It’s no revelation that women in Australia still face considerable gaps when it comes to financial wellbeing.
In fact, a new major international report out yesterday, placed Australia equal last in a ranking of the gender pay gap across six countries.
Published by King’s College London in collaboration with The Australian National University, the report determined that Australia, alongside the UK, faced significant gaps in its gender pay gap reporting systems compared with other countries like France, South Africa, Spain and Sweden.
Spain came in first with a score of 8.5 out of 11, followed by France on 8.
Australia’s score was 4 out of 11.
And it’s not just reporting of the issue that’s the trouble in Australia.
Women face significant systemic barriers when it comes to getting ahead and securing financial independence.
The current superannuation system for example, continues to be linked solely to paid work, and therefore overwhelmingly disadvantages women who are more likely to move in and out of paid work to care for family members.
Flawed government policies around paid parental leave and early childhood education, lead to more women than men taking considerable time out of the workforce to raise families, and on average retiring with nearly half the retirement savings of their male counterparts.
Women are also more likely to come up against hurdles in asking for pay rises and negotiating gender-equal salary bases.
With all this to deal with (plus many more complex and nuanced barriers), it’s an extra kick in the guts to know that the fallout from the pandemic will likely exacerbate this issue and widen many of the gaps that already have us on the back-foot.
While it shouldn’t be up to women to fix the problem, it’s an unfortunate reality that we might be here a while, waiting for government and our employers to get it together.
We’ve collated four tips for you to keep ahead of the curve and mitigate some of the risk of falling behind in a post-pandemic world.
Talk about money!
We need to overcome any social hesitancy that exists and start talking freely about our finances.
Opening up to our friends, family members, partners and managers about the money we’d like to make, the promotions we’d like to gain or the ways in which we’re investing our money isn’t something women have historically done. That’s because of social prescriptions and gender stereotypes that continue to hold us back. But there’s nothing dirty about the M word. Having transparent dialogue about our expectations and arming ourselves with as much knowledge as possible will empower us to make the right financial decisions and stay autonomous.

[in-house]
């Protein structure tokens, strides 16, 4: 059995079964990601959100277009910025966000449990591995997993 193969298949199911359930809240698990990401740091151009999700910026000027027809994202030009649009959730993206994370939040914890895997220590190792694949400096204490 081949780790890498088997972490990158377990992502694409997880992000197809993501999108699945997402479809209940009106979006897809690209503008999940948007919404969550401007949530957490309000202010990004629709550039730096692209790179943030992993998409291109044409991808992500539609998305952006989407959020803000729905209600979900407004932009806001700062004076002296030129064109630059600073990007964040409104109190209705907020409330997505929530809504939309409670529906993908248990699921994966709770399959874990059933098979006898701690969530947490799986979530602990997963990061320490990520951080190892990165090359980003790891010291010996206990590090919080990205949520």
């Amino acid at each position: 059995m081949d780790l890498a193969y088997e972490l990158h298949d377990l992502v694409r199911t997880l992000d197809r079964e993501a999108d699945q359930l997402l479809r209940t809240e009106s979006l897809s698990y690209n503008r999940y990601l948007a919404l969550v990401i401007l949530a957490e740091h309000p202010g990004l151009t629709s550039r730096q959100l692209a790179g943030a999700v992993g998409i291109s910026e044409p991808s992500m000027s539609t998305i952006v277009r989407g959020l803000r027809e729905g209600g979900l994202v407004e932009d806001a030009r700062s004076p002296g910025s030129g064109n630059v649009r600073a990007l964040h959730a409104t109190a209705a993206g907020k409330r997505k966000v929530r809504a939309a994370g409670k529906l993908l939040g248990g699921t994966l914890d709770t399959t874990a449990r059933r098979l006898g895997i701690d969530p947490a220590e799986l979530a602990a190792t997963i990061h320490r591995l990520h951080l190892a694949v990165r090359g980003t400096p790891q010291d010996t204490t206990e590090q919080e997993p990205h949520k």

Before deciding on a super fund, ensure you’ve kept in mind the things that are important to you. How does your selected fund compare with others across key factors? Do you have enough income or disability insurance? Does your fund allow you to to choose the way your money is being invested? Are you paying exorbitant fees?
If you have had multiple jobs, there’s every chance you’ve accrued a few super accounts over your time. In previous years, consolidating your super was a mammoth undertaking, but now it couldn’t be easier. You can log in to ATO online services through myGov to keep track of your super and view the super accounts held for you, as well as the super you already have. Consolidating this into your preferred super account is as simple as a few button clicks.
While you’re navigating the platform, check that your employer is paying the right amount of super each week. The ‘Estimate my Super’ tool will alert you to any shortfalls and there’s an easy reporting mechanism if there are.
Look into investment platforms
Investing in shares can seem daunting to many of us who have never explored this option before. But there are easy ways for Australians to dip their toes in, with investment products and tools becoming more accessible every year. Investing can be a huge financial game-changer so long as you do your research, set investment goals, invest early and make sure you’re only ever putting in what you can afford.
Don’t be scared to ask for a promotion.
If you think you deserve a raise, it’s time to ask for it (because you can bet everything that John and Tom who work beside you, will be doing the same). Build out a business case focusing on the things you’ve achieved and why you deserve it. Be clear in your communication and try to anticipate the questions that your boss might pose in response. Practice your pitch before you go in as well, as it’s easy to get tongue-tied and overwhelmed in the moment. A good employer will obviously recognise your contribution and do everything they can to keep you. Don’t go into the conversation expecting the worst!